By religiously recreating the tone and feel of the manga and anime, Gintama (2017) ends up being a weird and nonsensical watch. Fortunately, it redeems itself by openly acknowledging its many flaws.
Gintama (2017) Synopsis
Gintama (2017) is a live-action remake of the 2010 Anime movie, Gintama: Shin’yaku Benizakura-Hen. Katsura Kotaro is attacked by a mysterious serial killer and the next morning, his body is found by Bafuku officials. While Shinpachi and Kagura search for Katsura, at the behest of Elizabeth, Gintoki is tasked by a pair of swordsmith siblings to recover a missing family heirloom. After he is brutally attacked by the same serial killer, Gintoki learns that the heirloom, the cursed sword Benizakura, was stolen by the killer to incite revolt against the Bafuku. Soon, he also discovers that what he encountered is but the surface of the plot. At the heart of the larger conspiracy is none other than his former comrade and arch-nemesis, the vicious Kiheitai leader Takasugi Shinsuke.
I’ve long concluded that live-action adaptations of popular manga and anime series tend to suck. They tend to such BIG TIME.
Don’t you agree? There are just so many problems with such remakes. What’s comedic in print or animation is often unbearable when enacted in real life. What’s oshare and cool in anime also feels creepy when reproduced on an actual person. In many cases, it’s like watching a cosplay parade at its worst and weirdest.
And though most of us wouldn’t actively notice it, our minds actually fill in a lot of blanks when reading manga or watching anime. In turn, we form deep perceptions of beloved characters. The slightest deviation, and we’d immediately feel that the character is wrong. These deviations include seeing digitally coloured flesh transformed into actual human skin. Somehow, everything just starts feeling uncanny.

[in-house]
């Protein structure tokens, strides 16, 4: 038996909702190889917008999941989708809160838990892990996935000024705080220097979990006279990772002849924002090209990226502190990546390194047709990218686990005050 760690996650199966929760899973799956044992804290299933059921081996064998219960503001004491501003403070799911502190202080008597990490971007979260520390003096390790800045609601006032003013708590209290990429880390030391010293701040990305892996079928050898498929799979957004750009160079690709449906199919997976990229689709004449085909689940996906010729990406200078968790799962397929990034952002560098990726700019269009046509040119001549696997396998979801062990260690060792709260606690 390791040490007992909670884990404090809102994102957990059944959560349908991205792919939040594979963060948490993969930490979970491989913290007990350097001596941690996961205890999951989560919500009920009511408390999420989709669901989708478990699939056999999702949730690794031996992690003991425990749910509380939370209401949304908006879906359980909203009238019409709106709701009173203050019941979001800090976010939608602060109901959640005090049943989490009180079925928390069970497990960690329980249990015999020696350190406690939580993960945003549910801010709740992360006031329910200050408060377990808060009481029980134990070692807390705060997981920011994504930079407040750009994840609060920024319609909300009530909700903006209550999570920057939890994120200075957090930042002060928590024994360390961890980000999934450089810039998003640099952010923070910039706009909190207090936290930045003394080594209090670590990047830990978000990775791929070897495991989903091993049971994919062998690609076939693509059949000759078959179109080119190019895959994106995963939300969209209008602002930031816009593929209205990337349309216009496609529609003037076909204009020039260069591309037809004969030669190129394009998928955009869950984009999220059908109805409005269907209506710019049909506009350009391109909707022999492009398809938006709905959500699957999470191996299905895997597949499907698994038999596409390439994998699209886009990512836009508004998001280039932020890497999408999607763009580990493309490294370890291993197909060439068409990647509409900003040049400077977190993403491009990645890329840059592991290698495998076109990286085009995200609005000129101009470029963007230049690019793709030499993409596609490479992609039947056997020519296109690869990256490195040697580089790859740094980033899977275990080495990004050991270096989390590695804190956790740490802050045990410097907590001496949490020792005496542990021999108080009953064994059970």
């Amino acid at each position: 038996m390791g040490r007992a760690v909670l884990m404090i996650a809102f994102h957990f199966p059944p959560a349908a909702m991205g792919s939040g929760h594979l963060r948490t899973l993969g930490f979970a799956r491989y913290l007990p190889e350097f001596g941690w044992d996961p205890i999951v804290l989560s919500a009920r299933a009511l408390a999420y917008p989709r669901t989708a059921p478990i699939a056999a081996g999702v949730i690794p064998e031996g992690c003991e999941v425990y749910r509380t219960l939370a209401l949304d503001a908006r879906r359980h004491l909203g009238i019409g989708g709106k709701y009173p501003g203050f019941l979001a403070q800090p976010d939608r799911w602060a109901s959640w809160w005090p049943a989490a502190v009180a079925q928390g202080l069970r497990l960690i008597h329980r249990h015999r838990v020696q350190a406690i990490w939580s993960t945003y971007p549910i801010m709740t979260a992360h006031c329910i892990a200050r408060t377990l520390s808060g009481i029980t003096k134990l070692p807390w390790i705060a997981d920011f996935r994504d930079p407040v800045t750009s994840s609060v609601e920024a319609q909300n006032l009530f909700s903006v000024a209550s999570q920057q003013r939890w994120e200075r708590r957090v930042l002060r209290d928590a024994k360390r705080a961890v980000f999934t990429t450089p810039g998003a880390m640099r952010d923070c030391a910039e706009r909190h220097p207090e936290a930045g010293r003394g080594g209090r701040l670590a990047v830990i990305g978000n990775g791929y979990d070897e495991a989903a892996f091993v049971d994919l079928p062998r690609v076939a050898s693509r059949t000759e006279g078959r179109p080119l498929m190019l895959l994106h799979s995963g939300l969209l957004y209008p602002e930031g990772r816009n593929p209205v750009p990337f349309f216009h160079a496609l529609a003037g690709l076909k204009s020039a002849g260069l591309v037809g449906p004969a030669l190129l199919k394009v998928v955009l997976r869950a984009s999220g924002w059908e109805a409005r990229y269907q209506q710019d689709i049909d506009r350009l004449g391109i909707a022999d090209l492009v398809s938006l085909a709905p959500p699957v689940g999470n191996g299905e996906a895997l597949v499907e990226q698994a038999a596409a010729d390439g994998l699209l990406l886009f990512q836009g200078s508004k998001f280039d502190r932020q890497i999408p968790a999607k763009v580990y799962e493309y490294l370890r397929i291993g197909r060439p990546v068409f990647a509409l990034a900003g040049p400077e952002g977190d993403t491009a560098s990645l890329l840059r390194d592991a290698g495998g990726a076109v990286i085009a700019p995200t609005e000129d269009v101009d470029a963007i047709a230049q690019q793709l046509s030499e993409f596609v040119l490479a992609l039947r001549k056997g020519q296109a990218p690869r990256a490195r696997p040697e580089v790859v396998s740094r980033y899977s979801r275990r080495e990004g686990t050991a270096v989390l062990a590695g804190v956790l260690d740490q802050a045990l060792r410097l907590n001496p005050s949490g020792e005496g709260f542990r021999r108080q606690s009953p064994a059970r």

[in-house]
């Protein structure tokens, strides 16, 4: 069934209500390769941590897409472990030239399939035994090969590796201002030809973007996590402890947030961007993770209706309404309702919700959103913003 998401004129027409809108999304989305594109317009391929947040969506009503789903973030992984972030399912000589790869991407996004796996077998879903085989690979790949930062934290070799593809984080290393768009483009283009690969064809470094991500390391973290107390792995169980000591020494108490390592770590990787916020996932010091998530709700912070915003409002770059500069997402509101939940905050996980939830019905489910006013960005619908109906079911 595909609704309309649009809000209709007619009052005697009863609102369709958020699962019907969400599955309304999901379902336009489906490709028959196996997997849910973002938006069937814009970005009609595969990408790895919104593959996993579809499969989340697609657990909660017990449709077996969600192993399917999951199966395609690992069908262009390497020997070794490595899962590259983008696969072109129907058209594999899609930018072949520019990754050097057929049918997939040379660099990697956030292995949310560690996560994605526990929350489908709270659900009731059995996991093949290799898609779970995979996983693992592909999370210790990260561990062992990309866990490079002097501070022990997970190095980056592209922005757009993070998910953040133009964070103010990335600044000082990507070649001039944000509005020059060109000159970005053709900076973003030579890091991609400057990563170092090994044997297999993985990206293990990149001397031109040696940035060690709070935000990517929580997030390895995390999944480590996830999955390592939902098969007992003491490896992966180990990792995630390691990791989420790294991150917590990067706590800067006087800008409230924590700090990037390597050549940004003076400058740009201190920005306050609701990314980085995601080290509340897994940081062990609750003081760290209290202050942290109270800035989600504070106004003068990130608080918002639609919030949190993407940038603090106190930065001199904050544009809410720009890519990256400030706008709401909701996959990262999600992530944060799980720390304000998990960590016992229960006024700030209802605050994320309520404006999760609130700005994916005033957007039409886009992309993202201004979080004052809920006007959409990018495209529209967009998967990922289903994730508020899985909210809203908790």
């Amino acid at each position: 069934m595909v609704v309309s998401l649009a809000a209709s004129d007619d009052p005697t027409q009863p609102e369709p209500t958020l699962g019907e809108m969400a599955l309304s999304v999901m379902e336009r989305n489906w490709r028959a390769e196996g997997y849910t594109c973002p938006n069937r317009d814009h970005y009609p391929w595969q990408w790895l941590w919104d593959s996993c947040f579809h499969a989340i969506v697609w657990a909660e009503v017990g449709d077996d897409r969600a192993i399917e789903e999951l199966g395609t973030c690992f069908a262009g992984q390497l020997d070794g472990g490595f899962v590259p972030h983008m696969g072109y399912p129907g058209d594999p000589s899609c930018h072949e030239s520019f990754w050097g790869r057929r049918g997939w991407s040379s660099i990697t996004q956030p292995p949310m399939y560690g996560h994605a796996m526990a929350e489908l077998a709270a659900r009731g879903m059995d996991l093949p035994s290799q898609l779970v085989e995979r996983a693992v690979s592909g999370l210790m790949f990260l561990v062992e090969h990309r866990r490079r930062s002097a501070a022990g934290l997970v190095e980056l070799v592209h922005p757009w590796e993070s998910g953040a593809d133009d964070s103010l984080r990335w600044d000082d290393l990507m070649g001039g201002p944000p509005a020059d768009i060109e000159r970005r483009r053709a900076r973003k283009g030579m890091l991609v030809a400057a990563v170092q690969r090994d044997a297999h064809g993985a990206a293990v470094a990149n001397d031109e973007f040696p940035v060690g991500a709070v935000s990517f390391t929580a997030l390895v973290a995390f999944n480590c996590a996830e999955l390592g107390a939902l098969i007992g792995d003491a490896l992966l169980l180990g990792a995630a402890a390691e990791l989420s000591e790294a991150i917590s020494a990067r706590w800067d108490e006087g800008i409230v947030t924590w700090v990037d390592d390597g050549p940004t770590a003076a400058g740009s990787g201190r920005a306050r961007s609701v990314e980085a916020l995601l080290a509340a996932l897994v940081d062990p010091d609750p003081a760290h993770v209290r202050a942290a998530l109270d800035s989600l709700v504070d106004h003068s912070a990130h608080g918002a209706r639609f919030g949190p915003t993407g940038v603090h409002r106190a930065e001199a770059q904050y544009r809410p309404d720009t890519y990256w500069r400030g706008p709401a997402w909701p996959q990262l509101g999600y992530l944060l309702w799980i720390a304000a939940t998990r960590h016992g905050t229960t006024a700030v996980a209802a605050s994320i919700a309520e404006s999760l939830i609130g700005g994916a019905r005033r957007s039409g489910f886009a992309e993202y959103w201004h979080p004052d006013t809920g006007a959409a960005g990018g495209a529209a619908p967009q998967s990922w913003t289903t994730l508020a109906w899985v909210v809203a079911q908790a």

Gintama (2017), bluntly put, suffers from all of the above issues. In some cases, very badly. On the other hand, what lifts it is how it openly, even gleefully, celebrates these flaws.
Five minutes into the movie, the famed trio pops up in a crudely animated sequence, acknowledging these shortcomings and begging the audience to be forgiving. (They also declare outright they KNOW die-hard Gintama fans would diss the movie)
This makes a huge difference, at least to me. During the most awkward scenes, I found myself remembering this cheeky exhortation and as a result, was much more inclined to forgive.
Unlike how I would be with other live-action adaptations, I also didn’t mind (that much) that the amanto were all wearing ridiculously cheap-looking masks and costumes. Heck, even the badly rendered flying vessels didn’t feel that awful after a while.
To summarise, I’d say that while I didn’t end up loving Gintama (2017), neither did I step out of the cinema hating it. This was entirely the result of the movie’s honesty and I suspect some die-hard fans would be affected the same way I was.
In a way, I suppose it’s also hard to hate this absurd fun-fest, in spite of its many flaws and stumbles. There is such a strong and marked determination to celebrate the source material, you cannot resist joining in. This determination also greatly pleases, even if the actual movie doesn’t.
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